Lycoming County Brotherhood Alliance will honor five community members for their service at its annual citation banquet May 4 — two with the Ray Keyes Sports Award, three with Pickelner Brotherhood citation Awards.
It will be the first citation banquet since 2019. Ann Weiss will be the keynote speaker. Weiss, the daughter of two survivors from Poland, a region that is now in Ukraine, is an author and founder/director of Eyes from the Ashes Educational Foundation, Weiss has interviewed hundred of Holocaust Survivors in an effort to identify pre-war photos found in a locked room in Auschwitz — photos that Hitler never wanted anyone to see. Her research of these precious photographs that Jews carried into Auschwitz, when they believed they would be worked, not murdered, resulted in a traveling exhibition, a film, many seminars and her book. Copies of her book, The Last Album: Eyes from the Ashes of Auschwitz-Birkenau will be on sale for $30 a copy at the event.
Tickets can be reserved by April 25 by calling Connie Tobias at 570-447-2182 or Kent Bennet and Associates at 570-244-5184.
The organization promotes “understanding, tolerance and community harmony through brotherhood,” according to its website.
Nominated to receive the Ray Keyes Sports Award is John Brink of Muncy. Graduating from Muncy High School in 1966 and Goldey-Beacon Business College in Wilmington, Delaware in 1968, Brink served his country through three years of service in the U.S. Army with a tour in Vietnam. Inducted in 2015 into the Muncy High School Athletic Hall of Fame, Brink has coached nearly 1,000 student-athletes in Muncy over the last five decades, emphasizing teamwork, sportsmanship, fair play, dedication and responsibility, a news release said. He coached Muncy varsity girls basketball for 22 years, from 1985 to 2007 with a 299-251 record. Brink was selected as Coach of the Year twice and is a two-time recipient of District IV’s Coaches Sportsmanship award as honored by the local referee chapter. Brink has coached Muncy Little League for 47 years, accumulating more than 400 wins and 13 league titles. He coached several all-star teams in both district 12 and 13. Brink was the recipient of the Thomas A. Kline Sportsmanship Award for 1997-98 and 2005-6, awarded by the Lycoming County chapter of PIAA Basketball Officials.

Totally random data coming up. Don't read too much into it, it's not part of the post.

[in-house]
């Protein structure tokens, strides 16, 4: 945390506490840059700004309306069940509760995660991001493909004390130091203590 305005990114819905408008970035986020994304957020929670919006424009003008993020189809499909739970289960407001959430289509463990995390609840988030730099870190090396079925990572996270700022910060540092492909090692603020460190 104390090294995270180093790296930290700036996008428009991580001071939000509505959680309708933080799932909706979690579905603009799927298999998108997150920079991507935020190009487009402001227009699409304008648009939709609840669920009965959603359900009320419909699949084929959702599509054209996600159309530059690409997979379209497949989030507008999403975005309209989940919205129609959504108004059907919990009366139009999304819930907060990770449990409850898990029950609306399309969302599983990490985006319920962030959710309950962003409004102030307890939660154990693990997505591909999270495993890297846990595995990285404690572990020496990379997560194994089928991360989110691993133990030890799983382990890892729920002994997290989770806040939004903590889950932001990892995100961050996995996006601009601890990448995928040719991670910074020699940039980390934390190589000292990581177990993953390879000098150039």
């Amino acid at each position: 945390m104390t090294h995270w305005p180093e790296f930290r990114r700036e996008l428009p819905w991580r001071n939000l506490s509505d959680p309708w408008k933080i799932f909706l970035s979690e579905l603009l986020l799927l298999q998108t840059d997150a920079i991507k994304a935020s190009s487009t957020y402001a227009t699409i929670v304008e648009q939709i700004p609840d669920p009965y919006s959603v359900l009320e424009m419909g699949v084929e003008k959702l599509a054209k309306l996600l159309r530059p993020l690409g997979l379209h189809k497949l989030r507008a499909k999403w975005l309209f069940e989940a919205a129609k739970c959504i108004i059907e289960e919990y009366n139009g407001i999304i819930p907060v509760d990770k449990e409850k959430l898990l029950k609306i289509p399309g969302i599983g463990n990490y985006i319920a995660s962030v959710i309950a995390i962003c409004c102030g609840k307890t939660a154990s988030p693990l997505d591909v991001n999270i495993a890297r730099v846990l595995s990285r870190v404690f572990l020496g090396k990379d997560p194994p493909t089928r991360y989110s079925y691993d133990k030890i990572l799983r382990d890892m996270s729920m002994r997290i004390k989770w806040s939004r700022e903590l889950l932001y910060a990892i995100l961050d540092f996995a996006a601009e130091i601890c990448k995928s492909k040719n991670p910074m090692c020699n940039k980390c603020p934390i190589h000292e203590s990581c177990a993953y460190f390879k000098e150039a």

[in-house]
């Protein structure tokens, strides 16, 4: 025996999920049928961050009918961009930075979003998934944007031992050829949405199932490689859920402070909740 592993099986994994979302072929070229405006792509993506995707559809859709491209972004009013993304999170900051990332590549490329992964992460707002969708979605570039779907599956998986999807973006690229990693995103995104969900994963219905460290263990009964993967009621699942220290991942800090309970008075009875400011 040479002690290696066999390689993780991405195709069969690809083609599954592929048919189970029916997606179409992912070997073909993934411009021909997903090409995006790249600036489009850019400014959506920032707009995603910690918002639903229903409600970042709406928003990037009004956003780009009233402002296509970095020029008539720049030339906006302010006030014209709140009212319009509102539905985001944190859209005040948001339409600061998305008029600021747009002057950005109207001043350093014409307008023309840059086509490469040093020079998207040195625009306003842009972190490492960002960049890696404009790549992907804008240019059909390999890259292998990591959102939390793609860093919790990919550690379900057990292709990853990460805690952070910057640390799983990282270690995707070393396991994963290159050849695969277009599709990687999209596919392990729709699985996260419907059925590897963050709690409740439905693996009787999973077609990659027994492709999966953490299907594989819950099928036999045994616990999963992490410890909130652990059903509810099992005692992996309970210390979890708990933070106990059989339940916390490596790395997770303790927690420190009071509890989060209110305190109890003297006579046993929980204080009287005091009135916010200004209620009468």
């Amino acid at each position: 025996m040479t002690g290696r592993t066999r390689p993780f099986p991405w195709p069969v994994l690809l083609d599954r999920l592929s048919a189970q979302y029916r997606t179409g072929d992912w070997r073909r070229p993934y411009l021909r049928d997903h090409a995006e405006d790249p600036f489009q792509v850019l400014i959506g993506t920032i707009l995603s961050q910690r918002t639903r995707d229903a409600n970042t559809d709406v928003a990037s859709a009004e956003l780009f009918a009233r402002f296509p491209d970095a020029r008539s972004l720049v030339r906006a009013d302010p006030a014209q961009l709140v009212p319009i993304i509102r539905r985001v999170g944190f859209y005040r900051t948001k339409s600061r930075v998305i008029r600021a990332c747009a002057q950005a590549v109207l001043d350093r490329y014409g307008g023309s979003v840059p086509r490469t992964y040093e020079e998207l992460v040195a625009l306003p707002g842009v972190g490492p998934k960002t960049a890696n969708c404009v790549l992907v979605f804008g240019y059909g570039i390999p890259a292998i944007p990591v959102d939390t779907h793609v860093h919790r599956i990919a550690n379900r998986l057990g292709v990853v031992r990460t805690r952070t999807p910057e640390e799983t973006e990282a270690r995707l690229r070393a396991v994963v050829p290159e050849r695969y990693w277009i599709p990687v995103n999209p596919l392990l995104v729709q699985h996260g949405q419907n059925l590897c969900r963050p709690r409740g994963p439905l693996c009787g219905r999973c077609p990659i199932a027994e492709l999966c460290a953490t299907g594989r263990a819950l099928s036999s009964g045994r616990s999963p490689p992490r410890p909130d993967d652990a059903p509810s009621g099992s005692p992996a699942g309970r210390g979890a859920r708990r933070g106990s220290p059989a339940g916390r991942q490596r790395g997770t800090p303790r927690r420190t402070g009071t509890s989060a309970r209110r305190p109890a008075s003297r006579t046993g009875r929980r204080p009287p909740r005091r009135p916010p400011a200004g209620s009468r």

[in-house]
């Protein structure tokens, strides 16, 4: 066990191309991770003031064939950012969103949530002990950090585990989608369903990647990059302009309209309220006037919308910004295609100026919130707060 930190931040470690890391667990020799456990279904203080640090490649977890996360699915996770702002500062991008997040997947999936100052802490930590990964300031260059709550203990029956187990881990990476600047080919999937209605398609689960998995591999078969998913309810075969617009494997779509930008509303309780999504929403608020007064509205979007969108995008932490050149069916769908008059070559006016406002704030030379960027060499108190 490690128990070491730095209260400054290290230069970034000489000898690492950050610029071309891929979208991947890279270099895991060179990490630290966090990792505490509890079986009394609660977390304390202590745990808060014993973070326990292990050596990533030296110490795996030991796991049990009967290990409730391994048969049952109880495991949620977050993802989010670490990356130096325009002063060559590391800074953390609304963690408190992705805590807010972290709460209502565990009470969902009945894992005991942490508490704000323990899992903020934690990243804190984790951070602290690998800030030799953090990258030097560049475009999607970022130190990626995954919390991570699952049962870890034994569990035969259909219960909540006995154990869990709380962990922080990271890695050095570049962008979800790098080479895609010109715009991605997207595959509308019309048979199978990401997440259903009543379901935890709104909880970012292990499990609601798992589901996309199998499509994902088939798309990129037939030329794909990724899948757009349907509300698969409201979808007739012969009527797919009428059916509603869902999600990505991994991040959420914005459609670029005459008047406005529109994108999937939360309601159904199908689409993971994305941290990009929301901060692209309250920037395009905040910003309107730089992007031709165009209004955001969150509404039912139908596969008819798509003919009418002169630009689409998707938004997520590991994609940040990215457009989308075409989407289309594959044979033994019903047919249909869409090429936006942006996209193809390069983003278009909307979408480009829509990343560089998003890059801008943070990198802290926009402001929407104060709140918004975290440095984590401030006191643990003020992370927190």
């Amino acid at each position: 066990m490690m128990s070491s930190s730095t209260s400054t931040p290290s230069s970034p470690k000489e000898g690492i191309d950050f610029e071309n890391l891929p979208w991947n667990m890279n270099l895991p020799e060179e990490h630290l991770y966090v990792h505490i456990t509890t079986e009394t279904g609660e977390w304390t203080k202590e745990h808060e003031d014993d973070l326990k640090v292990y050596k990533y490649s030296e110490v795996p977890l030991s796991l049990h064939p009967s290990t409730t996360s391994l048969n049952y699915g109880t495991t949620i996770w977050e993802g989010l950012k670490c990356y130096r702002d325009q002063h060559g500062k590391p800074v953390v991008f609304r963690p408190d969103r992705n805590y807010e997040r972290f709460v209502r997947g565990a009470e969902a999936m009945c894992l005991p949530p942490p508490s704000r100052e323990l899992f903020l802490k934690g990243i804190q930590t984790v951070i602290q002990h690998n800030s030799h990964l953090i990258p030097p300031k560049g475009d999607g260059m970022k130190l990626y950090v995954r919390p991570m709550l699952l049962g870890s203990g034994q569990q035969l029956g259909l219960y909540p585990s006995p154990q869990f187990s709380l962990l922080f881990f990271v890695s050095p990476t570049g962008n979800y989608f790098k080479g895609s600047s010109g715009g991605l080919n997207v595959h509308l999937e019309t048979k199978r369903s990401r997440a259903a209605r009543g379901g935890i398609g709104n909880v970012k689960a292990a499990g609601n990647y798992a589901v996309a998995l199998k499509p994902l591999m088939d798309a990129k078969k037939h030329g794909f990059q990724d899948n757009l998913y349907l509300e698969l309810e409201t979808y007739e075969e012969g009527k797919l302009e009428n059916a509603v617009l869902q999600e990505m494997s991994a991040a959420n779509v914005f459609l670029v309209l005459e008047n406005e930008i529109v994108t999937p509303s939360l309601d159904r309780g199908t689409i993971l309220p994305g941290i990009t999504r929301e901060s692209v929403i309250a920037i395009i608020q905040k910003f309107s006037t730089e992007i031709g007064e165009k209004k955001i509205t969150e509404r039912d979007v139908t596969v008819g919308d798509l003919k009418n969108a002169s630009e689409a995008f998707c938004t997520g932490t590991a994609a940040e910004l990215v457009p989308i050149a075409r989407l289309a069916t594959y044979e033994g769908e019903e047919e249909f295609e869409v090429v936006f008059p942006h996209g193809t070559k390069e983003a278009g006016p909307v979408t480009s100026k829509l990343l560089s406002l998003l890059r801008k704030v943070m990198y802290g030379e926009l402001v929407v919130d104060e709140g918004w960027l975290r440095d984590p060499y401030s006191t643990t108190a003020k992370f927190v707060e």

Ron Insinger also is nominated for a Ray Keyes Sports Award.
In 48 years of guiding the Loyalsock Township High School basketball teams, Ron Insinger’s teams have won a combined 1,090 games. As coach of the boy’s team those totals include 1,010 wins, 39 twenty-win seasons, 31 league titles, 25 district championships and the crowning achievement of winning the PIAA AAA state tournament in 2021. He became the first boys’ basketball coach in Pennsylvania to accomplish this task. His win total puts Insinger into the top 25 winningest high school basketball coaches of all time, and in the top dozen active high school boys’ basketball coaches nationwide.
While his coaching accolades have made headlines, Insinger’s behind-the-scenes concerns for others have also been of championship caliber, the news release said. He has supported numerable charitable organizations including a longtime member of the former Lycoming County United Way Home Run Team and extended numerable acts of kindness to individuals facing difficult times. He provides annual scholarships to graduating Loyalsock seniors based upon academic achievements, need and athletic ability. During the 45 years he has operated a summer basketball program he has never turned an inspiring camper away who couldn’t afford to attend.